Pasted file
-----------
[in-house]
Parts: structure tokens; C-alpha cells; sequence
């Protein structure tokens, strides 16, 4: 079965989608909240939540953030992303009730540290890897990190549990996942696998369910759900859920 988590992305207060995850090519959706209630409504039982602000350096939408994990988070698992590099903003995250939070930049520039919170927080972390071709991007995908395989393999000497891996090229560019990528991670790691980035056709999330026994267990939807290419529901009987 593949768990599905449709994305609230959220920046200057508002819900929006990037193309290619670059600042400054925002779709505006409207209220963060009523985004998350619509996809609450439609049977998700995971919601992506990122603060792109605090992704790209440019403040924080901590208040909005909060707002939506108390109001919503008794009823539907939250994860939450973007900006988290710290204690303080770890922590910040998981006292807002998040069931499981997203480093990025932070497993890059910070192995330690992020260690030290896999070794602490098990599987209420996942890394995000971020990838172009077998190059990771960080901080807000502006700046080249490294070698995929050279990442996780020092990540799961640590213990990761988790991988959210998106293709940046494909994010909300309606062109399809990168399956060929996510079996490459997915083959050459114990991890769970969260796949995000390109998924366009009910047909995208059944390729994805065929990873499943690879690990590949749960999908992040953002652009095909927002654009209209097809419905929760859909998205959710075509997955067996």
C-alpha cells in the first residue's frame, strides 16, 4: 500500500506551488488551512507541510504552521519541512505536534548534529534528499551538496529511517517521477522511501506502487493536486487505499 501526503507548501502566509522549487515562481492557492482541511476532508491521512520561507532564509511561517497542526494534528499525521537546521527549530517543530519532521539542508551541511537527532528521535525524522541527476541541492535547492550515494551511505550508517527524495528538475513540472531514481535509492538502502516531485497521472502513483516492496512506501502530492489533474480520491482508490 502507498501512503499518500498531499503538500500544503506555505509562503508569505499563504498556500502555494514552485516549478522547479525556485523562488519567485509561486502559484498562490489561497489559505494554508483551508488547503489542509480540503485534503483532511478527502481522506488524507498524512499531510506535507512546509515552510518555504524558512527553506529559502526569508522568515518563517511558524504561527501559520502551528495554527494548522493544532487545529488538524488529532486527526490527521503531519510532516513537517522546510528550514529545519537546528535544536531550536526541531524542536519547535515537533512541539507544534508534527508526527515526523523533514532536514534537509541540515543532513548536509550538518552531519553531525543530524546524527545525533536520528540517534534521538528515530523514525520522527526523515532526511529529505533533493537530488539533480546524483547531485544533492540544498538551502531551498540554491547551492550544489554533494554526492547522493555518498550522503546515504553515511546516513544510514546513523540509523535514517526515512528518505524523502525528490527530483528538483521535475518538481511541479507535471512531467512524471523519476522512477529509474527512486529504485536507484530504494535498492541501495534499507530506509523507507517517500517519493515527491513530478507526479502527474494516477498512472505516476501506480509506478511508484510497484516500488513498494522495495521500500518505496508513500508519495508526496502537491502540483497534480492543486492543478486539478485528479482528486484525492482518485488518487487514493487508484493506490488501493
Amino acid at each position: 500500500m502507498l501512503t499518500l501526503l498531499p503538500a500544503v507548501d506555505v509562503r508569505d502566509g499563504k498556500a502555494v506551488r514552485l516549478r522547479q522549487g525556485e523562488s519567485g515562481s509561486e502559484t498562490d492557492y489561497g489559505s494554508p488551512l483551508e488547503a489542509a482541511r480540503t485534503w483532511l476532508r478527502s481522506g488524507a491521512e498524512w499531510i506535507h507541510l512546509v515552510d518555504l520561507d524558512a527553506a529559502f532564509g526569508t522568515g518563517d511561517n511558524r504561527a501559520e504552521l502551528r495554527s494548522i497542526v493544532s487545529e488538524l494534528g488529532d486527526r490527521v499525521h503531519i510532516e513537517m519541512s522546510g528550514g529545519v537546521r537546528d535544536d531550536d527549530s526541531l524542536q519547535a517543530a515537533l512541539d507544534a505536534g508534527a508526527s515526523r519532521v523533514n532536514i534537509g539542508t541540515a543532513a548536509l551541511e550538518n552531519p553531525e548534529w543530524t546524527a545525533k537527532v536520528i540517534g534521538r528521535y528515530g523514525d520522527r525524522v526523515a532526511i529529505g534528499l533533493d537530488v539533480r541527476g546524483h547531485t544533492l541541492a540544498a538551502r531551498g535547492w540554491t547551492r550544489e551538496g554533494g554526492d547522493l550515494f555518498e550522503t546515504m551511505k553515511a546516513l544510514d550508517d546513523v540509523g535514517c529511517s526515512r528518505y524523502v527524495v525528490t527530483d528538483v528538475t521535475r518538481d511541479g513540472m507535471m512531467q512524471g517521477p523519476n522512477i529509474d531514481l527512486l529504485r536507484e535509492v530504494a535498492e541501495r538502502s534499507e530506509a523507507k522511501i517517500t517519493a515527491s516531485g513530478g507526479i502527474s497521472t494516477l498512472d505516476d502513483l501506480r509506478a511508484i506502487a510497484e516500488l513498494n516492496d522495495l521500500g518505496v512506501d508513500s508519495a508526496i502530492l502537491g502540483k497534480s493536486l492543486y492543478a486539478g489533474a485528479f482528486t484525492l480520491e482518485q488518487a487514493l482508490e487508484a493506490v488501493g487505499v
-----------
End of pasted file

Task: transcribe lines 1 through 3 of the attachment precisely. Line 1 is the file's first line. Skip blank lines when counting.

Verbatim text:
[in-house]
Parts: structure tokens; C-alpha cells; sequence
């Protein structure tokens, strides 16, 4: 079965989608909240939540953030992303009730540290890897990190549990996942696998369910759900859920 988590992305207060995850090519959706209630409504039982602000350096939408994990988070698992590099903003995250939070930049520039919170927080972390071709991007995908395989393999000497891996090229560019990528991670790691980035056709999330026994267990939807290419529901009987 593949768990599905449709994305609230959220920046200057508002819900929006990037193309290619670059600042400054925002779709505006409207209220963060009523985004998350619509996809609450439609049977998700995971919601992506990122603060792109605090992704790209440019403040924080901590208040909005909060707002939506108390109001919503008794009823539907939250994860939450973007900006988290710290204690303080770890922590910040998981006292807002998040069931499981997203480093990025932070497993890059910070192995330690992020260690030290896999070794602490098990599987209420996942890394995000971020990838172009077998190059990771960080901080807000502006700046080249490294070698995929050279990442996780020092990540799961640590213990990761988790991988959210998106293709940046494909994010909300309606062109399809990168399956060929996510079996490459997915083959050459114990991890769970969260796949995000390109998924366009009910047909995208059944390729994805065929990873499943690879690990590949749960999908992040953002652009095909927002654009209209097809419905929760859909998205959710075509997955067996």